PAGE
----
Fraser Cain: We had Mount St. Helens back in the 1980s and there was a layer of dust-like snow on everything. All the cars, all the trees, all the house. Yeah, and it —
    Pamela Gay: Yeah, I was living as far south as Los Angeles basin and we experienced Mount St. Helens all the way down there, as well.
    Fraser Cain: Yeah, so we got a sense of what this dust looks like. We’ve got these wind processes that whip it up into these clouds. If you’ve ever seen pictures of these approaching dust storms, they’re pretty terrifying. So then let’s look at a nearby location that doesn’t have wind but the moon is going to have dust, right?
    Pamela Gay: Right. With the moon, it’s actually one of the most bizarre situations where the astronauts who were there are able to see atmospheric dust and we use the word “atmospheric” loosely here. We’re able to see dust out on the horizon and while they knew that during the process of landing they stirred up dust, this was still more than they expected and Earthbound observers have periodically been able to see transient phenomena that could only really be explained as either things that weren’t actually being observed or as dust suspended in the atmosphere.
    With a lot of mathematical modeling, it’s been realized that high-energy photons coming from the sun – so X-rays, ultraviolet light – heating the dust on the moon actually has the energy necessary to strip electrons off of some of these molecules and, as you strip enough electrons off the molecules, you’re getting more and more and more positively charged dust until the dust actually starts repelling itself and these individual grains of dust are capable of suddenly floating up above the lunar surface. So you end up with an electrostatically suspended layer of dust above the moon.
    Fraser Cain: Is this somewhat related to when we see these great, big volcanic explosions? These eruptions? They always have these lightning bolts going through them, right? Because of the dust just rubbing together sets a huge static electricity?
    Pamela Gay: The physics behind these two things is completely different. In this case —
    Fraser Cain: Oh, never mind, then.
    Pamela Gay: Yeah. So with the dust on the moon, what we’re actually looking at in many ways is nature’s way of saying, “Hey, Einstein got it right,” because when you shine the correct color of light onto something, the electrons fly away. This is the photoelectric effect. So the photoelectric effect, writ large on the surface of the moon with sunlight being involved, will cause charged particles – in this case, dust grains – to get so charged that they repel themselves away from the surface. The electromagnetic effect, its force overcomes that of gravity.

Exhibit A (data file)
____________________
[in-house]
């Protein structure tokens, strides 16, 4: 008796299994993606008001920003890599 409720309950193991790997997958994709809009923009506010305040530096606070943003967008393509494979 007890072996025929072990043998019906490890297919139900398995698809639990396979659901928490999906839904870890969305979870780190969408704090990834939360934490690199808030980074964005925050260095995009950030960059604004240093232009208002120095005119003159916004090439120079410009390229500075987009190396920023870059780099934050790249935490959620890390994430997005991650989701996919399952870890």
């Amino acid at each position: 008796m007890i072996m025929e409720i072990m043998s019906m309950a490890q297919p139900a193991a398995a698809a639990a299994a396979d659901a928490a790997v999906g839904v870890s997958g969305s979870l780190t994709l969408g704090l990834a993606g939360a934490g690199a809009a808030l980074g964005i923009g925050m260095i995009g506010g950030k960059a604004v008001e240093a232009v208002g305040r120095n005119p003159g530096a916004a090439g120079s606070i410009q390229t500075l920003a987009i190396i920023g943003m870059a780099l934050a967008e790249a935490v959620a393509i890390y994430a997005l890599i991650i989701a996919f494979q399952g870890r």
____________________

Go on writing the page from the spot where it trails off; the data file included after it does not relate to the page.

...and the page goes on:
Fraser Cain: Now this dust on the moon is bad news.
    Pamela Gay: Yes.
    Fraser Cain: I mean it is really trouble.
    Pamela Gay: Well, it’s generally dust made of glass and one of the most traumatizing yet humorous posters I’ve ever seen at a science conference was being presented about experiments that are being done where they actually will go to slaughtering yards where pigs are being slaughtered and get the freshly removed skin from pigs and use artificial lunar dust.
    So they look at the chemical composition of lunar dust and recreate it in the laboratory, take this dust with them to a slaughter yard, take the pig skin of the freshly dead pig and then, using carefully measured, precise pressure and pressure over time – so how long they exert the pressure – they will grind the dust into the pig’s skin with different fabrics to figure out which fabric causes the least abrasion to occur and try and understand what do we need to make that layer of fabric between the astronaut and his space suit made out of so that, well, those future astronauts get the least abrasion to their skin.
    Fraser Cain: Yeah, if you read the reports that came back from Neil Armstrong and Buzz Aldrin and the other astronauts, this dust – as they carried it back into the spacecraft, it got everywhere. It was not this sort of nice, smooth sand that we’re so used to. As you said, it’s little pieces of glass that the bombarding of micrometeorites over the billions of years have just chewed up the landscape into this field of glassy dust. They were breathing it; it was getting in their lungs. This is going to be a big problem.